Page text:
finding "insurance policy [to be] an adhesion contract"Summary of this case from Ticknor v. Choice Hotels Intern., Inc.
Submitted January 18, 1978.
Decided April 3, 1978.
Appeal from the District Court of Cascade County. Eighth Judicial District. Hon. William Coder, Judge presiding.
Church, Harris, Johnson Williams, Cresap S. McCracken argued, Great Falls, for defendants and appellants.
Marra, Wenz Iwen, Joseph R. Marra argued, Great Falls, Dola N. Wilson, Jr., Great Falls, for plaintiff and respondent.
Aetna Insurance Company appeals from an order of the District Court, Eighth Judicial District, Cascade County, denying its motion for summary judgment and granting partial summary judgment in favor of the plaintiff Fitzgerald.
In December 1973, Donna Fitzgerald filed suit in State District Court against Turner Valley Transport (Turner Valley), and Emmanuel St. Louis (St. Louis), both motor carriers from Edmonton, Alberta, Canada, and Rudolph Collicott, a truck driver, for allegedly causing the wrongful death of her husband, Ronald E. Fitzgerald. Fitzgerald was killed November 23, 1973, in a collision near Lewistown, Montana, between his truck and a tractor-trailer unit driven by Collicott. Collicott was transporting a load of pipe for Turner Valley from Edmonton, Alberta, to Gillette, Wyoming. Turner Valley owned the trailer involved in the collision, but had hired both the tractor and the driver Collicott from St. Louis.
The defendants Turner Valley, St. Louis, and Collicott removed the wrongful death suit to Federal Court. A nonjury trial there resulted in a judgment against Turner Valley and Collicott for $190,739.00, plus costs, and in a finding that St. Louis was not bound to indemnify Turner Valley. No appeal was taken from this judgment.
At the time of the accident Turner Valley was insured by Markel Insurance Company of Canada (Markel) under a primary vehicle policy covering wholly owned and scheduled vehicles, and by Aetna Insurance Company (Aetna) under a composite mercantile policy affording a limited form of automobile liability coverage. Aetna defended Turner Valley in the Federal District Court trial after Markel dropped its defense of Turner Valley. St. Louis was insured by Canadian Surety Company (Canadian Surety).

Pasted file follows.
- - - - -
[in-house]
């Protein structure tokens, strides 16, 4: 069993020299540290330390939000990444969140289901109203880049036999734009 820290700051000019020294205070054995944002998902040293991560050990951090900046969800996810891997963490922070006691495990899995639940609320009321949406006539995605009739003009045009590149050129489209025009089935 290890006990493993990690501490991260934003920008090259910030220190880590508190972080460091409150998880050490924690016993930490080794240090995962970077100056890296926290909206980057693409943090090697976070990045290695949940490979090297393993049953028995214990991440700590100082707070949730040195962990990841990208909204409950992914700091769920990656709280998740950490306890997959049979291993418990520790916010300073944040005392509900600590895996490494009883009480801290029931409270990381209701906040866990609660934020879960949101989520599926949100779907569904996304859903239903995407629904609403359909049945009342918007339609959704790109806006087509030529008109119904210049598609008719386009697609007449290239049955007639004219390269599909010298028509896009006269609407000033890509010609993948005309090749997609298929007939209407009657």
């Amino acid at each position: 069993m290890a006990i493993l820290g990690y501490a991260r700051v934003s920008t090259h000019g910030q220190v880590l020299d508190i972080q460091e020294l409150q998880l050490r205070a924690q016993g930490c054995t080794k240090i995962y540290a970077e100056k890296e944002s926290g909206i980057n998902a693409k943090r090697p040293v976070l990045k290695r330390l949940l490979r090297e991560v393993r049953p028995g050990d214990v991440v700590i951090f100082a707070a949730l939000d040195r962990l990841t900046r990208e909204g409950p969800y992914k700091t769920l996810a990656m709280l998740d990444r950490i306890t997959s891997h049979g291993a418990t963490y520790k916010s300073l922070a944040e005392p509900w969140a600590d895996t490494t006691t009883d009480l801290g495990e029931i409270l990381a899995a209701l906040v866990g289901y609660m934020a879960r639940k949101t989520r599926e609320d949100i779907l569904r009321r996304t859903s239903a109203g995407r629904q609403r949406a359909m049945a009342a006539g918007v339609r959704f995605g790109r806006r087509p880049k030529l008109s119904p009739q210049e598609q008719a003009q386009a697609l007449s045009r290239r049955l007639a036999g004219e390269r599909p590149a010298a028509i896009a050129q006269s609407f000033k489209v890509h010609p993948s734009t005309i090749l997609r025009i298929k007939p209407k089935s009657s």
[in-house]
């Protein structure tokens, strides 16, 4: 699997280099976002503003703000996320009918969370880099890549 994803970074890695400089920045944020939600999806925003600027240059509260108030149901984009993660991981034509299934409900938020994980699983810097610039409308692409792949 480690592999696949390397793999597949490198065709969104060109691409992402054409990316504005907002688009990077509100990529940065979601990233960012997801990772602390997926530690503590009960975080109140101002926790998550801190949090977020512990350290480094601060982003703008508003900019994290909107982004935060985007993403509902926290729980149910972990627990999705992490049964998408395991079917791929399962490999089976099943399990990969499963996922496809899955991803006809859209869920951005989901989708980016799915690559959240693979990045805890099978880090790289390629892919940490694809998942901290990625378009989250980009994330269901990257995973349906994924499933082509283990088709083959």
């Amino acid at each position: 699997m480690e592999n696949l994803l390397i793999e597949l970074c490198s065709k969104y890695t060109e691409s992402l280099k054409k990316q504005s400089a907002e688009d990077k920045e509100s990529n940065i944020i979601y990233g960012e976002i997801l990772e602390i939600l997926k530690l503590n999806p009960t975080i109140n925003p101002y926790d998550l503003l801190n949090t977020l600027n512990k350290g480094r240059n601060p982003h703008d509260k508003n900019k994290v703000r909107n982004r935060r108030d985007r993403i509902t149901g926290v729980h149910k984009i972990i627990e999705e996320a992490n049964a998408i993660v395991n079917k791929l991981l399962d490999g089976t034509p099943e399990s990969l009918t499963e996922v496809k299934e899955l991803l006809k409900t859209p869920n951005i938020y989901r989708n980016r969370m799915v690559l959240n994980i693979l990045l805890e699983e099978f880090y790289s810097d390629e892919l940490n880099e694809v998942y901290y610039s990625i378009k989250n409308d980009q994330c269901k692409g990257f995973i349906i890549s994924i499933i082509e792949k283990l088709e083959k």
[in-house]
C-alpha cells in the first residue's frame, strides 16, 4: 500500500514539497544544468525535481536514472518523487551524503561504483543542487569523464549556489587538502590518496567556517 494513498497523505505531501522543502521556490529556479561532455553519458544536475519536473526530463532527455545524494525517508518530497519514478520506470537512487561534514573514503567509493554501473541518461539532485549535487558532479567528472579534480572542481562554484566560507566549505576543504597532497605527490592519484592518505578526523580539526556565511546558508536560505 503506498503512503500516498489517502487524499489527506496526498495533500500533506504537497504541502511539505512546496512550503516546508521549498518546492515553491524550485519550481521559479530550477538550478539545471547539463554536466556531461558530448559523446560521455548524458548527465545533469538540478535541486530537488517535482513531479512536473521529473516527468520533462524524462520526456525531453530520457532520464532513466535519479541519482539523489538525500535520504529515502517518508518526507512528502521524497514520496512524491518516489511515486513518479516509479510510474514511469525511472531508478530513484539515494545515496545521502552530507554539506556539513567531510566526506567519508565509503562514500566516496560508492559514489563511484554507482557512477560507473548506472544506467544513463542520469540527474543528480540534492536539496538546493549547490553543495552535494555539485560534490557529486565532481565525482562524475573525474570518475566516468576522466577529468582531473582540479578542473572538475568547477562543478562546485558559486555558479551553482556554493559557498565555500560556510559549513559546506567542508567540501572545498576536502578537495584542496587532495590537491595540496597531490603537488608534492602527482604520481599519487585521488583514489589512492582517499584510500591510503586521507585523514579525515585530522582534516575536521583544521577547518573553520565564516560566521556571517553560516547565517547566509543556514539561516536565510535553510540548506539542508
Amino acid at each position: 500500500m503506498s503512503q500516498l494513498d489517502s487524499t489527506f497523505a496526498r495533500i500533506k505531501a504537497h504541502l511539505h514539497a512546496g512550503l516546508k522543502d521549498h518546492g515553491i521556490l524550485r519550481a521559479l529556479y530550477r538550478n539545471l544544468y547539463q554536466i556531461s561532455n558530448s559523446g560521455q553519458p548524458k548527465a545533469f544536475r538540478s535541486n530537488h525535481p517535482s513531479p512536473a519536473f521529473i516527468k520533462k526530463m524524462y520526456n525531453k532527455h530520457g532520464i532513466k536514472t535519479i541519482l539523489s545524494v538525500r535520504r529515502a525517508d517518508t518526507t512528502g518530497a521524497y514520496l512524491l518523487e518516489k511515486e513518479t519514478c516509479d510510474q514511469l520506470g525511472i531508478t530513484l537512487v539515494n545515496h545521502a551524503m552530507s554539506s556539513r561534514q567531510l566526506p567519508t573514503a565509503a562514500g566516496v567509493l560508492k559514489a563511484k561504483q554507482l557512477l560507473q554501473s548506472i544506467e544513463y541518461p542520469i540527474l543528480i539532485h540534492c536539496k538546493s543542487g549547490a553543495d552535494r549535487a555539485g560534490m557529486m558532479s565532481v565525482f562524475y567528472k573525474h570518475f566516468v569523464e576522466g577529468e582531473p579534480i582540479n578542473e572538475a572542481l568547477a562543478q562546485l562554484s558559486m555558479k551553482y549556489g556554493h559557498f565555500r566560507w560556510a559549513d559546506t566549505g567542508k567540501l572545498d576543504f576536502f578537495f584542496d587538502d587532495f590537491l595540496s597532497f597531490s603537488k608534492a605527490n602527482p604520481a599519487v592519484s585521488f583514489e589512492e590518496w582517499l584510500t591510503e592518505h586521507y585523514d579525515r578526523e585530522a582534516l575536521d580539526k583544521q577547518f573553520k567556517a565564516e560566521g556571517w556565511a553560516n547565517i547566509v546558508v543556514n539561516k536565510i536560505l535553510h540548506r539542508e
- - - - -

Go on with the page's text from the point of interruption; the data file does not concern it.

On July 30, 1975, Donna Fitzgerald filed this suit in the Cascade County District Court against Aetna, Markel, and Canadian Surety to collect on the judgment granted her in Federal Court. In her complaint she prayed for the amount of the judgment she had received in Federal Court, plus interest; for punitive damages; for attorney fees and costs; and for damages for mental distress allegedly caused her because of the defendants' lack of good faith and malicious and oppressive conduct.
Aetna twice removed the suit to Federal Court, but each time plaintiff was successful in remanding it to state court. Markel and Canadian Surety were eventually dismissed from the suit for lack of personal jurisdiction.
Following pretrial discovery, Aetna moved for summary judgment on all issued and Donna Fitzgerald moved for partial summary judgment as to the amount Aetna allegedly owed her as Turner Valley's insurer under the Federal Court judgment. The District Court entered an order denying Aetna's motion for summary judgment and granting plaintiff's motion for partial summary judgment.
Aetna appeals from this order. It has also filed a petition for a writ of supervisory control (Docket No. 13888) in conjunction with its appeal requesting this Court to direct the District Court to dismiss plaintiff's claims for punitive damages and to enter summary judgment in its favor on the merits of the case.